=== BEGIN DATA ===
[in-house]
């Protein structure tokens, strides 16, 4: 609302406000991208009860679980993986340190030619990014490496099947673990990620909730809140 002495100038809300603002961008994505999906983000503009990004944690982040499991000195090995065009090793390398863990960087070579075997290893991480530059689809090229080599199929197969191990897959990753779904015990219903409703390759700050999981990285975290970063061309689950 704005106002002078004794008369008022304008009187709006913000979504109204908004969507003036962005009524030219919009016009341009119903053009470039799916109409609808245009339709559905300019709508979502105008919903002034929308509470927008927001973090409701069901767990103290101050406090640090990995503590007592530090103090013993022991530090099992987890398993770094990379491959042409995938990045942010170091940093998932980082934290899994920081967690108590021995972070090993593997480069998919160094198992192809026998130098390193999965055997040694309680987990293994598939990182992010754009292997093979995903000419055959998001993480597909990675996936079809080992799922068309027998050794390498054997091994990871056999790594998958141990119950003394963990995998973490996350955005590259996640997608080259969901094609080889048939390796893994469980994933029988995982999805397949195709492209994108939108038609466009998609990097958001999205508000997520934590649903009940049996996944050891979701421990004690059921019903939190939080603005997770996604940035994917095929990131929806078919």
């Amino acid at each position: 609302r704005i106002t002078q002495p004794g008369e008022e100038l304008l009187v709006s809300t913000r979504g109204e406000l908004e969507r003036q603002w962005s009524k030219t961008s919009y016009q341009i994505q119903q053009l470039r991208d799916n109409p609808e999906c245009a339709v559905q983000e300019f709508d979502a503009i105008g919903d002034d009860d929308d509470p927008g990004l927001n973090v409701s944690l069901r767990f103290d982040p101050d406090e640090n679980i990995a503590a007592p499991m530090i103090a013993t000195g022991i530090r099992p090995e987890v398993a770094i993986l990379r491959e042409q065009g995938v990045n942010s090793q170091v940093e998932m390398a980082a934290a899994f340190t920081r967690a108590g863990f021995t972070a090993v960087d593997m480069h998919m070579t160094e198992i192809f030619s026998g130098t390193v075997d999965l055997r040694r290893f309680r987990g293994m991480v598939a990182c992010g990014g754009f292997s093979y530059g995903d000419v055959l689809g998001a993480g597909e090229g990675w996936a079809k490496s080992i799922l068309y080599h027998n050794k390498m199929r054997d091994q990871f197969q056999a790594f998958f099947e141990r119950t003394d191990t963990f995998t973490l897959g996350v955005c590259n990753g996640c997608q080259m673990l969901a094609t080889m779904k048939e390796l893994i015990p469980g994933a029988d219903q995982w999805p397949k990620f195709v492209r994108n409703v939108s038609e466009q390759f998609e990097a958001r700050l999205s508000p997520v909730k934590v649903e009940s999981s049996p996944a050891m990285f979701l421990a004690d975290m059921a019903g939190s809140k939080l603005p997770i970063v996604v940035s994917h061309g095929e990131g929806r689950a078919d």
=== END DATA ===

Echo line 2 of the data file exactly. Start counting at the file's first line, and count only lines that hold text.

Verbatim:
């Protein structure tokens, strides 16, 4: 609302406000991208009860679980993986340190030619990014490496099947673990990620909730809140 002495100038809300603002961008994505999906983000503009990004944690982040499991000195090995065009090793390398863990960087070579075997290893991480530059689809090229080599199929197969191990897959990753779904015990219903409703390759700050999981990285975290970063061309689950 704005106002002078004794008369008022304008009187709006913000979504109204908004969507003036962005009524030219919009016009341009119903053009470039799916109409609808245009339709559905300019709508979502105008919903002034929308509470927008927001973090409701069901767990103290101050406090640090990995503590007592530090103090013993022991530090099992987890398993770094990379491959042409995938990045942010170091940093998932980082934290899994920081967690108590021995972070090993593997480069998919160094198992192809026998130098390193999965055997040694309680987990293994598939990182992010754009292997093979995903000419055959998001993480597909990675996936079809080992799922068309027998050794390498054997091994990871056999790594998958141990119950003394963990995998973490996350955005590259996640997608080259969901094609080889048939390796893994469980994933029988995982999805397949195709492209994108939108038609466009998609990097958001999205508000997520934590649903009940049996996944050891979701421990004690059921019903939190939080603005997770996604940035994917095929990131929806078919």